The Essential Values descaler uses citric acid as its descaling agent.
This one, as the two previously reviewed products, is a liquid.
Half of a container is needed for one decalcifying round of your coffee maker.
It is really one of the best on the market, as it comes at an adequate price and it’s quite easy to use – Essential Values is simply a good coffee equipment descaler.
It will take care of your machine and prolong its life.
There are quite a few positive reviews for this product online, which speaks for itself.
This is another product that will serve its purpose well.
Even though both Dezcal and Full Circle are by Urnex they have differences in their formula.
While Dezcal (which is originally marketed for commercial machines) has citric acid and sulfamic acid, the only descaling agent in the Full Circle product is the citric acid.
You will get 2 bags in one box.
One packet is needed to decalcify your coffee maker, so with 1 purchase, you’re covered for two descaling rounds.
They should be no longer than 3 months apart – at least according to the product recommendations.
Of course, as already mentioned, such recommendations are relative and depend on many factors such as water hardness, how often you use your coffee machine, etc.
Another benefit to Full Circle is the fact that it’s easy to use.
You won’t need a scale and the instructions are clear – you won’t find any issue when following them.
That’s why the Full Circle powder is among the best descalers that you can use for your home coffee maker.
Manufacturers still don’t recommend using this decalcifier on aluminum, as it might get discolored or damaged. So it may not be a good idea to use it to clean your Moka pot.
4. On Homemade Citric Acid Alternatives
To be fair, citric acid is my descaling agent of choice if I decide to make a DIY solution at home.
It doesn’t smell bad, it’s easy to make, affordable, and effective.
But when it comes to my machine, I prefer using a high-quality product.
Yes, they are the more expensive alternative to using a homemade citric acid solution, but in the long run, they will extend your machine’s life and maintain its well functioning.
And really if you do the math – you won’t be saving that much if you choose to make the decalcifier at home.
So I would definitely advise you to look at all 6 of the products I’ve reviewed, pick one for your maker and be sure that it will take care of your machine as it should.
Of course, if you insist on using a homemade solution, I’ve written an article, where you can find useful info on how you can make your own descaler at home.
How often should you decalcify?
There isn’t a straight forward universally applicable answer to this question.
While there are some machines which have indicators signaling when it’s time to descale, with others you’ll have to figure that out by yourself.
Here’s how often you should decalcify your coffee maker:
Assuming standard daily use of the coffee maker, you can figure out an adequate decalcifying schedule based on the hardness of the water being used in the machine.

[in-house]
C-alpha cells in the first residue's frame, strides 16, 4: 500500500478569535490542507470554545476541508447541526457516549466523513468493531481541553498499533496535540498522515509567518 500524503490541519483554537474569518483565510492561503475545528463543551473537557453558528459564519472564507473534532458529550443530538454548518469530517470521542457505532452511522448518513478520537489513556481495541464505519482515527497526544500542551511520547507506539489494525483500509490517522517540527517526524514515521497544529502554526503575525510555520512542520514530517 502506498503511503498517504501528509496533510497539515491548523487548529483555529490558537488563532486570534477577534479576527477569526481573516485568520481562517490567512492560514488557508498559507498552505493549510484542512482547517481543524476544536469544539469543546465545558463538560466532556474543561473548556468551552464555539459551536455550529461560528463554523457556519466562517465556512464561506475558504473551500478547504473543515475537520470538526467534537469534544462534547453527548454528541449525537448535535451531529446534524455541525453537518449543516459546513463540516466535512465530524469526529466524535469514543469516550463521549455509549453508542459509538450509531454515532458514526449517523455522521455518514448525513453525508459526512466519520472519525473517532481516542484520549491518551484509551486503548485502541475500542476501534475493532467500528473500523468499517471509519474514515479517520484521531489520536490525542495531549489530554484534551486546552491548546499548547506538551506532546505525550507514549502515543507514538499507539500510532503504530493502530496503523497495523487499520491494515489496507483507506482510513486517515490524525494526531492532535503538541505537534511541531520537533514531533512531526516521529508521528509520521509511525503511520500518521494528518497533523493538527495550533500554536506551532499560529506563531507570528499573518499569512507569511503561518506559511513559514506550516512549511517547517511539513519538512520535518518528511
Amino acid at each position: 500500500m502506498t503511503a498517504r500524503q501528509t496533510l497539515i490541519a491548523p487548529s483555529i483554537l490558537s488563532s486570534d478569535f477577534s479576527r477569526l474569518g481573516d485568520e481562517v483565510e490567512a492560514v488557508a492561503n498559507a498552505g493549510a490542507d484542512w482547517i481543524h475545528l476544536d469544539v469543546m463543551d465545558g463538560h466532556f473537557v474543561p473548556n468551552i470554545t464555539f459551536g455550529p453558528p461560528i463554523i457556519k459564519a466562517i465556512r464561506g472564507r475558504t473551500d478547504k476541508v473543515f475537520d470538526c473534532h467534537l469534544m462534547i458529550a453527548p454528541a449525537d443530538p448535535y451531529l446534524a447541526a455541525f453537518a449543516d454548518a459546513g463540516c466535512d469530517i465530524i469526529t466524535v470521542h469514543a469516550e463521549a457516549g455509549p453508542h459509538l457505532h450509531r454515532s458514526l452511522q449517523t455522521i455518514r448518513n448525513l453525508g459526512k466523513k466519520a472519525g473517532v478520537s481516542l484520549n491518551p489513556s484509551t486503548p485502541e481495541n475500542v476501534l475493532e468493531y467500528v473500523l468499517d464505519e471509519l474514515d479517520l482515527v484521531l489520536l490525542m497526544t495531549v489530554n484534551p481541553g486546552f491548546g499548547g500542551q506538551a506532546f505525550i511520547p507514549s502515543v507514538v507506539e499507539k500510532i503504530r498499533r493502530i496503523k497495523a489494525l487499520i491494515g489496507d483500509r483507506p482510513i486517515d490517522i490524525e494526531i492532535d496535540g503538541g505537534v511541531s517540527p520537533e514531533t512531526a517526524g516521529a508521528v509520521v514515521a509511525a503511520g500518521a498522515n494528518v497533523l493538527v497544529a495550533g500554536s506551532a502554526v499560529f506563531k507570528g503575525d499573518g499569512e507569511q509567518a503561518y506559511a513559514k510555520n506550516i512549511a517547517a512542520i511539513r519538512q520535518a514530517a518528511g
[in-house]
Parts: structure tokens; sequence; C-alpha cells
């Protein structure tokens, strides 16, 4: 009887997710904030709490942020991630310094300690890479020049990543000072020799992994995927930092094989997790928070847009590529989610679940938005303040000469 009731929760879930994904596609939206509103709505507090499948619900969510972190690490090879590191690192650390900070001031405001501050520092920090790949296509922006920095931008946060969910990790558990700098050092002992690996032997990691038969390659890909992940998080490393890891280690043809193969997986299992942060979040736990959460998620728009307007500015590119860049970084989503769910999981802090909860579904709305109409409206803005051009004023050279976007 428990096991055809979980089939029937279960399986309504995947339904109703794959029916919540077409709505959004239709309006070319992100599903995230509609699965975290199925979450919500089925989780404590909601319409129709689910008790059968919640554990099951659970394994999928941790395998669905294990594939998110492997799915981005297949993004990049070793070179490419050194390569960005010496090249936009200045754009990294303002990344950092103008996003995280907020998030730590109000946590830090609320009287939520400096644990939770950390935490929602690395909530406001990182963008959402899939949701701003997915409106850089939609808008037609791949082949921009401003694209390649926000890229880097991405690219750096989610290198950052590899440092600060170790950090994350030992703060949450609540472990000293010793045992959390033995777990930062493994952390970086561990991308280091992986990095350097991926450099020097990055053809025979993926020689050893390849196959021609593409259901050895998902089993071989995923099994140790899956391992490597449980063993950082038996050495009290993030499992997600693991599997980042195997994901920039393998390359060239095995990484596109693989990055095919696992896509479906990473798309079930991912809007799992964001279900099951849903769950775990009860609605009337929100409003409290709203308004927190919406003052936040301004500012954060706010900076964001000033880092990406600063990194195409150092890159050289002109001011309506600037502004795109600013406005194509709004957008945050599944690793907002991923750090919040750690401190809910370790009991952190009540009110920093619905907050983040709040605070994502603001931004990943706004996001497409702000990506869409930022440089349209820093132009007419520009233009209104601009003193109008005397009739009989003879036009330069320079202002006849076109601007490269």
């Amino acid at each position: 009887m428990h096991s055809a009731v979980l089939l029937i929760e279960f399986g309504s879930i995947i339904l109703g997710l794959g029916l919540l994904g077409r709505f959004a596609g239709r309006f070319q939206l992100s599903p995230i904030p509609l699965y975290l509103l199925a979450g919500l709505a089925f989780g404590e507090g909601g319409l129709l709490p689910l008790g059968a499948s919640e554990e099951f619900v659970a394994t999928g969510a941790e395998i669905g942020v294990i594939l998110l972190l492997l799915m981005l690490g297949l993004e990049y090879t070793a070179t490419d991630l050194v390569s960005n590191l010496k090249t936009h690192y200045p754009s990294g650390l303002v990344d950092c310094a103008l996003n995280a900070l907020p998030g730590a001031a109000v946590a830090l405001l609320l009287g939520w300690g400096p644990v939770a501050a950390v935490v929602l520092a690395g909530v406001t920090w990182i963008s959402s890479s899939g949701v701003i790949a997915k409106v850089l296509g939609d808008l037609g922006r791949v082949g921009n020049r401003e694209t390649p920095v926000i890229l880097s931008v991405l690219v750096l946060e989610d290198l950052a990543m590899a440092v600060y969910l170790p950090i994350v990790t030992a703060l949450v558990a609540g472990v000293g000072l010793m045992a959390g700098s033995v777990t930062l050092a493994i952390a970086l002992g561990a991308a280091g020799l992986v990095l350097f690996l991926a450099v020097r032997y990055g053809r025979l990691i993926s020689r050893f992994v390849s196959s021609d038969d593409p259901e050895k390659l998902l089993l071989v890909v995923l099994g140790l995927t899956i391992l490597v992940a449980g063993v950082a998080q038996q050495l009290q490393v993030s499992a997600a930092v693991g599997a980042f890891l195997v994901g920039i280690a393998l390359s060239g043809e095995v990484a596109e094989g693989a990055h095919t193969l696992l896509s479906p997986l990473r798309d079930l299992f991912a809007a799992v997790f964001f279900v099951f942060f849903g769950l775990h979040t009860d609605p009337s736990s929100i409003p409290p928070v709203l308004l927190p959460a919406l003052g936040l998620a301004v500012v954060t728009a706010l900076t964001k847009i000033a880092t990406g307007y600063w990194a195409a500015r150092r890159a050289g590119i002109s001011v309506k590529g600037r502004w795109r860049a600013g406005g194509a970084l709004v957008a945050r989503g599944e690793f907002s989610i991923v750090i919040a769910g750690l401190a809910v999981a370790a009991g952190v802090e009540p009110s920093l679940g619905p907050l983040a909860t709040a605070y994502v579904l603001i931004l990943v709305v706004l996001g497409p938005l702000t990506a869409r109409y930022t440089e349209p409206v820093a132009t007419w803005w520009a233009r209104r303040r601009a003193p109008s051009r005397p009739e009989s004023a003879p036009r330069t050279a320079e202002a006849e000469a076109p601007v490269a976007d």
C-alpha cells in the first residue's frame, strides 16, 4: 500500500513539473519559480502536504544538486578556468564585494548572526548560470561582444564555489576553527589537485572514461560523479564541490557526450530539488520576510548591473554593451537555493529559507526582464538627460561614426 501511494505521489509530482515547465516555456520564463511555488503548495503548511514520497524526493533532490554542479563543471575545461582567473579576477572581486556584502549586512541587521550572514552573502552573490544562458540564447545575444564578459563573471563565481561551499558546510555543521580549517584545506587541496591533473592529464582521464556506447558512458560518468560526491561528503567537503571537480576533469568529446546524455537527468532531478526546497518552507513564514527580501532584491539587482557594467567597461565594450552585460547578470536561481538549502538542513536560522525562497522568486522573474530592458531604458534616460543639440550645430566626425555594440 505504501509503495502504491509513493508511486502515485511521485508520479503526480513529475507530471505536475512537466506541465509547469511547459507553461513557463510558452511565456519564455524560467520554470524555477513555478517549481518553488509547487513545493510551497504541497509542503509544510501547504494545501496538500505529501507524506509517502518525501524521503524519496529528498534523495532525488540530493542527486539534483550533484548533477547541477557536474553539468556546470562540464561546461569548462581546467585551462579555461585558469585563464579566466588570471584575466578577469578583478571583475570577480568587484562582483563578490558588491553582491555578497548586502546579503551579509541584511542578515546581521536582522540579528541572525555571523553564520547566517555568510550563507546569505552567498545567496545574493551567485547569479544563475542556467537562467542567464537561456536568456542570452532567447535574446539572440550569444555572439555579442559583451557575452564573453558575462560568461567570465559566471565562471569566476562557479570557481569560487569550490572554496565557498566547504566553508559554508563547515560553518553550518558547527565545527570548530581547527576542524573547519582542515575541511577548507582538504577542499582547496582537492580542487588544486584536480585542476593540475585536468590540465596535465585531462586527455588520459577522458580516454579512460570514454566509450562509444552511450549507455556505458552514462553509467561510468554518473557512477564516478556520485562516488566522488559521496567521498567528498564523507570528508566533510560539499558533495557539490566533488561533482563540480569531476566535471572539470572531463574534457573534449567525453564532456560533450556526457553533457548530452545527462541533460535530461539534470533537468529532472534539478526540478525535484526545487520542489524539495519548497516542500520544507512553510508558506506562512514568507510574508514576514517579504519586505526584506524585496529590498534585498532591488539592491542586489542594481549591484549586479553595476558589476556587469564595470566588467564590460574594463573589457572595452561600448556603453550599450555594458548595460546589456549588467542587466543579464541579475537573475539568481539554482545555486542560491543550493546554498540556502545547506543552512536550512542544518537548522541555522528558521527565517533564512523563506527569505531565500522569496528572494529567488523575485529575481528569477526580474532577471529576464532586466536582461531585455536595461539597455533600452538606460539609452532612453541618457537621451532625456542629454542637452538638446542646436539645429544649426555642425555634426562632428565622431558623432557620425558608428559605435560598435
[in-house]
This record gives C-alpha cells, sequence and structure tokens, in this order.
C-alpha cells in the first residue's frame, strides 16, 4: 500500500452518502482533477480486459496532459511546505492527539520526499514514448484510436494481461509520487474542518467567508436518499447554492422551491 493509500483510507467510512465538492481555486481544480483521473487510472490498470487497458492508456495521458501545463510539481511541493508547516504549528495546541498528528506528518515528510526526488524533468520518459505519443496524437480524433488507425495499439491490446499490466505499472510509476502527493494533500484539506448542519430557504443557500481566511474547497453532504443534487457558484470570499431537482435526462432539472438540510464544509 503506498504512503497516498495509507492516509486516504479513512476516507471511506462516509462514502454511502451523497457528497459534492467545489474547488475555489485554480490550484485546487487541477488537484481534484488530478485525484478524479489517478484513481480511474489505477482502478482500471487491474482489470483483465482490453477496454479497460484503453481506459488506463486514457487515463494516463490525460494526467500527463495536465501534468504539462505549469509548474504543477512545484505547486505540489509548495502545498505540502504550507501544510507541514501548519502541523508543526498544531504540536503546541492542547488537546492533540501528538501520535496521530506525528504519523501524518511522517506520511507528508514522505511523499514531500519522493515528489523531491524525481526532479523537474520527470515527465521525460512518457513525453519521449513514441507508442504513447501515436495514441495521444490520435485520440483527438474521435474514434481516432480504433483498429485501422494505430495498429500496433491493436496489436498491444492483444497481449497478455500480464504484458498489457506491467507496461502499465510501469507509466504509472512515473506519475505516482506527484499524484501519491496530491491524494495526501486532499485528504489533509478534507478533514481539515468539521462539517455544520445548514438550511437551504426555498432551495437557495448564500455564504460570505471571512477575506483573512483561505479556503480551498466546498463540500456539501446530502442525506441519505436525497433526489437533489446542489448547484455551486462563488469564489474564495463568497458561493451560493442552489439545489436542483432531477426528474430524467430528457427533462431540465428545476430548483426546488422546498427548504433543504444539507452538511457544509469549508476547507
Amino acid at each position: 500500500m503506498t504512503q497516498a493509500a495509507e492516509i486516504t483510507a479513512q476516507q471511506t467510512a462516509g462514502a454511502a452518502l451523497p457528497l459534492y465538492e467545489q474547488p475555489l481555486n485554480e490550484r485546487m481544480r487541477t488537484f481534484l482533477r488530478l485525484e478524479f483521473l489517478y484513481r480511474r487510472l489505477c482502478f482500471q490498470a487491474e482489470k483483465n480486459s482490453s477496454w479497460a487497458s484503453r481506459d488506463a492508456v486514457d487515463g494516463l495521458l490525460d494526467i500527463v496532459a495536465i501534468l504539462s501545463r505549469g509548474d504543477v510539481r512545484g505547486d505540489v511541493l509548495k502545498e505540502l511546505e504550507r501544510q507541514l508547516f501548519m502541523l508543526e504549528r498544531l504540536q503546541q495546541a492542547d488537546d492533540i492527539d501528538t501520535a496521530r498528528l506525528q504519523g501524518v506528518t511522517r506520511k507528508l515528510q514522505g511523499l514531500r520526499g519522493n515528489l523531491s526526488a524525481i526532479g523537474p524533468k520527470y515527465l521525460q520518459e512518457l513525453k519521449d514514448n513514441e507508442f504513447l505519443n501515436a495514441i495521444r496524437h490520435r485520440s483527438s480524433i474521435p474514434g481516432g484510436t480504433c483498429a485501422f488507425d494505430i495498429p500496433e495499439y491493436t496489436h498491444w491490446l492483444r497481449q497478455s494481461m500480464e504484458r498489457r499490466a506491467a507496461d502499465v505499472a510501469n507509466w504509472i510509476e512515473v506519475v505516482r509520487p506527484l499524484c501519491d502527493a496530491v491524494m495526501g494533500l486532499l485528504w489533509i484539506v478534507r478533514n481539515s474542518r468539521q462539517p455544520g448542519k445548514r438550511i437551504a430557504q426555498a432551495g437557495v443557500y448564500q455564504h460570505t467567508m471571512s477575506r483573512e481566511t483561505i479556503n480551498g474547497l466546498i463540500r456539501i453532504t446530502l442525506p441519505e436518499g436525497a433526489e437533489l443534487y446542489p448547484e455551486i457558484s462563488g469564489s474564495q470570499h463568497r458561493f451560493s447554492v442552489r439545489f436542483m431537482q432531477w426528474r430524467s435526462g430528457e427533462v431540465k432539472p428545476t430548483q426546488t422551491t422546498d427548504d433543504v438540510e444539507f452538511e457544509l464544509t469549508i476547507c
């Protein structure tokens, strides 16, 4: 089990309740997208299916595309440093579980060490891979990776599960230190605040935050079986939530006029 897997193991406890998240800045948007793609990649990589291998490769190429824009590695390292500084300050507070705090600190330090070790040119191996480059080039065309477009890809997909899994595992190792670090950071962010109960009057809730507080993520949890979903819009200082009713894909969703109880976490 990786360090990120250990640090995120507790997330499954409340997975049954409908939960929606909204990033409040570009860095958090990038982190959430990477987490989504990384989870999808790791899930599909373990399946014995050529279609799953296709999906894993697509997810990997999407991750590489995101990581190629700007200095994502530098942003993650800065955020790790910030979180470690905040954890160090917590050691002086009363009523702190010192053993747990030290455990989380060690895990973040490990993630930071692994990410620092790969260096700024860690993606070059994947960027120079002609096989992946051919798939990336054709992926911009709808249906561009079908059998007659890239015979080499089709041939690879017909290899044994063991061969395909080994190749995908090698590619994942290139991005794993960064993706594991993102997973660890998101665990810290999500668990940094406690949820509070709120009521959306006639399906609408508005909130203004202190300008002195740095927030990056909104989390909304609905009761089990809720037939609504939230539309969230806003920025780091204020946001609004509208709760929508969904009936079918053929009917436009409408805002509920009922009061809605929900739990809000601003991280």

If you’re using hard water with 200 to 300 TDS then it would make sense to decalcify your coffee machine every two months or so.
If you use soft water with TDS of between 70 and 150 ppm for making coffee then you can decalcify every 5 to 6 months.
You can use TDS (total dissolved solids) testing strips to find out whether your water is soft or hard.
If not, you can easily tell whether descaling is needed by monitoring your machine’s performance.
If you notice decreased flow rate, increased pressure, or worsened coffee taste for no other reason, it’s definitely time to descale.
To avoid the necessity of disassembly and manual descaling corner by corner, perform preventative decalcifying.
Note: Your descaling rhythm also depends on how frequently you use the coffee maker.
If you live in an area where tap water is hard, you might consider replacing it with filtered or bottled water with moderate hardness.
That will extend the time between descaling rounds.
Using your hard tap water that’s gone through a softener filter would also have a positive impact.
Many people think that using bottled or filtered water will keep their machine totally free of limescale.
That’s not actually the case.
Most widely spread filters don’t filter the water from Calcium and Magnesium (the culprits when it comes to limescale), and don’t affect the hardness significantly.
So bear in mind that in case you don’t use fully distilled water – you will still have to descale.
What’s worth noting is that there are quite a few drawbacks to using distilled water for making coffee. One of them is the increased risk of corrosion of the internal metal parts of your coffee maker. You can check out this post where I go in-depth and explain why distilled water may not be good for coffee.
With this article, I hope I managed to clear some things out.
My main goal was to help you decalcify your coffee maker by including basic info and guidelines.
And, of course, to assist you in finding the descaler that will work best on your coffee maker and extend its life.
It would be interesting for me to find out which solution you’ve picked.
Drop me a comment below to let me know.